If You Have Nothing Nice To Say…

Mom and I had our haircuts the other day.

While I was having mine, and mom was waiting for me, an elderly lady came in and started chatting up my stylist. When she noticed my very short hair (I now have a pixie with an undercut), she asked my mom, “Lalaki ba yang anak mo?“(Is your child a boy?) To which my mom politely replied, “Ay, babae po.” (Oh no. She’s a girl.) I heard what she asked despite the hair blower practically screaming at my ear, but I just gave her a smile.

When I was done, she sat next to me and promptly told my stylist she wants the same haircut as mine, but also quickly added, “Kasi may nanliligaw sa akin. Para di na niya ako ligawan. Ikaw, hija, hindi ka dapat nagpapagupit ng ganyan. Hindi ka naman pala tomboy. Ganda ka pa naman.” (Because I have a suitor, whom I want to stop pursuing me. You shouldn’t be having your hair cut that way if you want someone to pursue you. It’s a shame because you are pretty and not lesbian. Your hair shouldn’t be that short.)  I was stunned, but I didn’t say anything and just smiled. There are other battles that are more worth winning.

I am very adventurous when it comes to my hair, in fact right now, I am at my shortest cut, but that does not mean I am lesbian. I am straight. I appreciate women, but I like men. I know I don’t even have to declare or explain it. No one has to really, but sometimes, people have to be told. And so what if I am? A difference in preference does not make one less of a person.

We tend to do that, don’t we? We see a man who’s more refined compared to other men, “Bakla yan.” (He’s gay.) We see a woman with short hair, “Tomboy yan.(She’s a lesbian.) We see a person who just doesn’t smile or laugh as much as most of us, “Masama ugali niyan.(He/She is a rude person.)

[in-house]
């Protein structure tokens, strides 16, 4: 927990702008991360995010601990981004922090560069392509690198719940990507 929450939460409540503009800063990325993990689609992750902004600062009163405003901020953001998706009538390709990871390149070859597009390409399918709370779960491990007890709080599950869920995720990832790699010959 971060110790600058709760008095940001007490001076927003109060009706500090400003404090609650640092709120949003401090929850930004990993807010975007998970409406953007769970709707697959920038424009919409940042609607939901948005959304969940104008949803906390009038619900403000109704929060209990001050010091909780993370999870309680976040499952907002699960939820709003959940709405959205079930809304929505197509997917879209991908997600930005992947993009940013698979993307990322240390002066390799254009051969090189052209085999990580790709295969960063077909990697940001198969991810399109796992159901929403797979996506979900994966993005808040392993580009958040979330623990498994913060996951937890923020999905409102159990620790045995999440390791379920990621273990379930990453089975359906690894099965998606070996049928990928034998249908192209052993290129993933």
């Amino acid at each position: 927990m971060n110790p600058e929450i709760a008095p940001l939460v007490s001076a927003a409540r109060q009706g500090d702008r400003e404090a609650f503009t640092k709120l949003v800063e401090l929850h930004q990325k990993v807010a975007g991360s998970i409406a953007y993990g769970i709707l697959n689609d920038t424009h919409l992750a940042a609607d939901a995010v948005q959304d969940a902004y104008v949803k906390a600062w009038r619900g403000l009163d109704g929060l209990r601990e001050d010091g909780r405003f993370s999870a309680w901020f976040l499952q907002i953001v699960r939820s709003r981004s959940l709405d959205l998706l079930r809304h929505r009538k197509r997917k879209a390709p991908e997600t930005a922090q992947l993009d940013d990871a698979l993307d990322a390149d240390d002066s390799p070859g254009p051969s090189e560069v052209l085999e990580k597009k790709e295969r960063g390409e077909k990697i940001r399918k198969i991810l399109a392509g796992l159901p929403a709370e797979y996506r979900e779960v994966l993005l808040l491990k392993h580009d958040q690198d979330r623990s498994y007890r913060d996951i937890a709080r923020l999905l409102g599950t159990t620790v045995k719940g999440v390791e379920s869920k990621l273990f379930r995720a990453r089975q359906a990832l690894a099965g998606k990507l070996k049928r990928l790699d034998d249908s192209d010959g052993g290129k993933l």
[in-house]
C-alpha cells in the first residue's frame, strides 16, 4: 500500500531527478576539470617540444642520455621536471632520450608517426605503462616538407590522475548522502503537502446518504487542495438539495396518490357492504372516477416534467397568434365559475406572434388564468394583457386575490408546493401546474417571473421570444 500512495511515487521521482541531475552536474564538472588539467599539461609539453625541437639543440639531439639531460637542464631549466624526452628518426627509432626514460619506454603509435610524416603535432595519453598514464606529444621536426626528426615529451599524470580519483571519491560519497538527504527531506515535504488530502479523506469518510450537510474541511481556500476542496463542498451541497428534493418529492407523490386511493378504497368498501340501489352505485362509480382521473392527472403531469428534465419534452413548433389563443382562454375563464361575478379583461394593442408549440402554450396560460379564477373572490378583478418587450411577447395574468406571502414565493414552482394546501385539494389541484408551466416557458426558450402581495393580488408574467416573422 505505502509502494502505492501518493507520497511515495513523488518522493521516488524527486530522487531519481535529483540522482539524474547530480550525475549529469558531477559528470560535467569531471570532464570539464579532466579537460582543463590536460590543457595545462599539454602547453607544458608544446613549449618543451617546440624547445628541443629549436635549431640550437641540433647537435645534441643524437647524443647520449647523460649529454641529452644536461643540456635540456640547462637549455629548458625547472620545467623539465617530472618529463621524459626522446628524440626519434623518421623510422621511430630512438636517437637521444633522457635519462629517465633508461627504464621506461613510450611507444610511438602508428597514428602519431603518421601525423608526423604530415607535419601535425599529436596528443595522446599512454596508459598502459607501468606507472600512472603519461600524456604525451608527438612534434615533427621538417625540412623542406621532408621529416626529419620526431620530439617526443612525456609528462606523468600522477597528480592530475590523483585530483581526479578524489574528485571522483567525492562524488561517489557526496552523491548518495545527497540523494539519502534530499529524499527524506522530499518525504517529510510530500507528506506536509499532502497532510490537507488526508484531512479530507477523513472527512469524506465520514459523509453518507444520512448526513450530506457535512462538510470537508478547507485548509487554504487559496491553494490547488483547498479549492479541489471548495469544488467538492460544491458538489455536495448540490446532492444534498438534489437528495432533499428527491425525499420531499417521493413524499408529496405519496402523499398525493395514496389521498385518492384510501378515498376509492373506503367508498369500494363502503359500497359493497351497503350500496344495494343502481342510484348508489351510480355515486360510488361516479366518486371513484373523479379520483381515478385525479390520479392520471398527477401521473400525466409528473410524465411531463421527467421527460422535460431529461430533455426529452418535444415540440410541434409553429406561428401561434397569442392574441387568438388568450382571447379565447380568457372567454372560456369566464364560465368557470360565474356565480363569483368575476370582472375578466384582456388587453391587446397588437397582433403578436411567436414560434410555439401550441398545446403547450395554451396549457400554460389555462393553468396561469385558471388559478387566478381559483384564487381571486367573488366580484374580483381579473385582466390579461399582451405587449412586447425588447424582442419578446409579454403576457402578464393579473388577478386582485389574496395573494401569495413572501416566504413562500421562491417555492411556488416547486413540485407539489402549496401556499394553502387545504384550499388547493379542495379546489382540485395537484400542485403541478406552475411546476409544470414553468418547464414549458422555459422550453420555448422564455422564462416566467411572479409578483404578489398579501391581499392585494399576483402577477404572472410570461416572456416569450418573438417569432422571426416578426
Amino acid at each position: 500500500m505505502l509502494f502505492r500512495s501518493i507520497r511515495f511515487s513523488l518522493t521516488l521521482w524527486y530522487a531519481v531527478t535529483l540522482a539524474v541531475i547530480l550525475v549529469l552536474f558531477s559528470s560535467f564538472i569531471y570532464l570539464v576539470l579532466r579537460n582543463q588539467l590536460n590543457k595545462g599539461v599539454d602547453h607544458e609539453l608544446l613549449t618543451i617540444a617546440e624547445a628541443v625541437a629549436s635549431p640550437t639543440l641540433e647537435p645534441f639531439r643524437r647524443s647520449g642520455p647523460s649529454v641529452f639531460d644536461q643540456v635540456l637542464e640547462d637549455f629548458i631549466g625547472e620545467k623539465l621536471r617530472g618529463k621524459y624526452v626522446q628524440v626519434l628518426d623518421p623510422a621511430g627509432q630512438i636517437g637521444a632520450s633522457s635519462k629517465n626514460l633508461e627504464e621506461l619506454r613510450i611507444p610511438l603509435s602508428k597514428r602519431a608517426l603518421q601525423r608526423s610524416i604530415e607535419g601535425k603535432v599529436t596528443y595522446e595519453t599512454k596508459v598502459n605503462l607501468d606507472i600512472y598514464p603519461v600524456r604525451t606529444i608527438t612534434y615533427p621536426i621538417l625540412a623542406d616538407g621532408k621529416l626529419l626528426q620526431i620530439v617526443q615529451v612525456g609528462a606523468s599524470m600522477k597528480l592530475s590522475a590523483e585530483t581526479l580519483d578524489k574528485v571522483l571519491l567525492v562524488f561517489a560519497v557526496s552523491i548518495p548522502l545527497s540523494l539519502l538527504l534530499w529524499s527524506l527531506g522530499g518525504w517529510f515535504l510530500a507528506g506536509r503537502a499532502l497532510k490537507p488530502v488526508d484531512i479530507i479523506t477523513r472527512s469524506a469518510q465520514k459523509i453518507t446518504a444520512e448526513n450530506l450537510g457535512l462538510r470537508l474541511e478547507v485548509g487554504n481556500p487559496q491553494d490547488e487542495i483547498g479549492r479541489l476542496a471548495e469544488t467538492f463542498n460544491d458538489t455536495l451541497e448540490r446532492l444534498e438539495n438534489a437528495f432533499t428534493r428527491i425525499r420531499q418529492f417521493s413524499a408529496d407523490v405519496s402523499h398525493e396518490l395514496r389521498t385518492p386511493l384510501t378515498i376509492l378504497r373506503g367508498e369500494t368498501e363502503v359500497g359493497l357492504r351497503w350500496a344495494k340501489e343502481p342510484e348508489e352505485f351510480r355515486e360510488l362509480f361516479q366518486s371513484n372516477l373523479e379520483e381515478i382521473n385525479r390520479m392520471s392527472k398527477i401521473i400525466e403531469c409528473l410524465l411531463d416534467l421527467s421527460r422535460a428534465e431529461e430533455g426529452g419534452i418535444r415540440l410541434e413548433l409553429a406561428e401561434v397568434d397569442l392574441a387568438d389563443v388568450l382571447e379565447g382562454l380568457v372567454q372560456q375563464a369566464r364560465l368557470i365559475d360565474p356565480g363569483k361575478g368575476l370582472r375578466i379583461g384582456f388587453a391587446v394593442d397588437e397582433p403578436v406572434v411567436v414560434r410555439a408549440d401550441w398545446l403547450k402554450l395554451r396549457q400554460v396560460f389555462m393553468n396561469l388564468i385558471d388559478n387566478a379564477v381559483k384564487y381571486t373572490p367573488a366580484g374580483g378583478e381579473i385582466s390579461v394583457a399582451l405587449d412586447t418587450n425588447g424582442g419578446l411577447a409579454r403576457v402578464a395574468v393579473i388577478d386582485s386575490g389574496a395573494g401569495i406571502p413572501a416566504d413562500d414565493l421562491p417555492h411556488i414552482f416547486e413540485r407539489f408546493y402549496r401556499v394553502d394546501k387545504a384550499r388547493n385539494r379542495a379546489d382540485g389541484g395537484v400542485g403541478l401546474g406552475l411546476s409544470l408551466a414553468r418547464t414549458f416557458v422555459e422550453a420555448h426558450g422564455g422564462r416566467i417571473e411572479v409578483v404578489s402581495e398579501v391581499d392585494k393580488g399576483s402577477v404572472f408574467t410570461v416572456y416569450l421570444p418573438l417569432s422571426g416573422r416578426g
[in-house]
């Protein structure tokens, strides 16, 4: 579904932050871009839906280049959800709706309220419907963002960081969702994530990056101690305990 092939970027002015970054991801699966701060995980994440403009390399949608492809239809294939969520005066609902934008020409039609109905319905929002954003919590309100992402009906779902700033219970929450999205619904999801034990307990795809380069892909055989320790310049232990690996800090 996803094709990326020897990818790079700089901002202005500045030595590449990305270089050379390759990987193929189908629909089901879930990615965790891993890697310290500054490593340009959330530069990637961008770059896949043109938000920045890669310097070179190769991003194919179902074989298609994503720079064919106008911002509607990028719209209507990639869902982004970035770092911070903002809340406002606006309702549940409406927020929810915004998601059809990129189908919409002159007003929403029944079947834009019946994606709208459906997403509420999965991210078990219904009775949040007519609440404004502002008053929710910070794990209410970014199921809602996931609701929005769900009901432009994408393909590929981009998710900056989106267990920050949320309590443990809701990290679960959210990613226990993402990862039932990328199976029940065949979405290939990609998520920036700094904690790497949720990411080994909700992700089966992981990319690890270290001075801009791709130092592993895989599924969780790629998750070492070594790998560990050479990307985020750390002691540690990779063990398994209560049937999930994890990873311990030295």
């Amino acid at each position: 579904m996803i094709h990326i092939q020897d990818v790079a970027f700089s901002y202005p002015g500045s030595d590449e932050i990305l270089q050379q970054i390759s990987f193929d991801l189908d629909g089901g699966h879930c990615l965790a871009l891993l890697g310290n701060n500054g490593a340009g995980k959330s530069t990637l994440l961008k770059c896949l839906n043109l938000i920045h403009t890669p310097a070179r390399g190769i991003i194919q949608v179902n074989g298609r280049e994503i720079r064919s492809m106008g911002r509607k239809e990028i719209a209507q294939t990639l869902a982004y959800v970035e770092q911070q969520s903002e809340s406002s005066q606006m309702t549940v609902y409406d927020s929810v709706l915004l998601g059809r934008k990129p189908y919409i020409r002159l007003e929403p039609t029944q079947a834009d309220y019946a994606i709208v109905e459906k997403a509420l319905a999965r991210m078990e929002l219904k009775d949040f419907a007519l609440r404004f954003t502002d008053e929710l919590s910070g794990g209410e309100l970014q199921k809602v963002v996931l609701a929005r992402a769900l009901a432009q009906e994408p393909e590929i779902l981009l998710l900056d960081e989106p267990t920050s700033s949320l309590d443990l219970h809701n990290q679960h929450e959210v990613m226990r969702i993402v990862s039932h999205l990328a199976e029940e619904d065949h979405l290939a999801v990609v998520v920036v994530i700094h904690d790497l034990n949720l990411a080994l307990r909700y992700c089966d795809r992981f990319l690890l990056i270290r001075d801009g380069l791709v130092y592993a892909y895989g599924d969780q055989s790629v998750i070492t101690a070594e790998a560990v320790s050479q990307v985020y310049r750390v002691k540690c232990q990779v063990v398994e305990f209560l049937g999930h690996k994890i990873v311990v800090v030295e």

We are quick to judge. We are quick to isolate. We are quick to offend. We are quick to hurt. That’s just sad.

Personally, I don’t really care what people think of me.  Everyone is entitled to his opinion anyway. I’d just like to believe I am now wise enough to know that not all opinions are important.

 

Originally posted on: http://doreenmariaclara.wordpress.com

 

Rejected

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MARICARDiana SolangonChrysa DancelRhelee CasupananKenneth Willie M. Layona Recent comment authors
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christianquebral
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Pagisipan muna bago sabihin….

Benito, Casupanan, Hernandez, Layona, Magno, Miranda, Olveda, Realiza, Reyes
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Benito, Casupanan, Hernandez, Layona, Magno, Miranda, Olveda, Realiza, Reyes

Kenneth Willie M. Layona (BSBA-MAR142)

1. Implicit/Non-Material
2. Culture: Knowledge/Belief
3. Explicit/Material Title: May I put a zipper on your mouth?

Mae
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Casupanan, Rhelee Mae (Mar142)
1.) Implicit/ Non material
2.) Belief
3.) Words from our mouth

Chrysa Dancel
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Chrysa Dancel

DANCEL, Chrysa Joy C.
1. Implicit
2. Knowledge; Belief
3. Sealed by scotch tape

Diana Solangon
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Diana Solangon

Solangon,Diana G. – MAR 142

1. Implicit
2. Belief / Norms
3. Stitched Lips

#11

MARICAR
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MARICAR

VICIERRA, MARICAR M., ARC-131 (Sociology MQ2) for my own opinion, the article shows ethnocentrism because the girl is being judge by cutting her hair that short and style, that she already looks like a boy.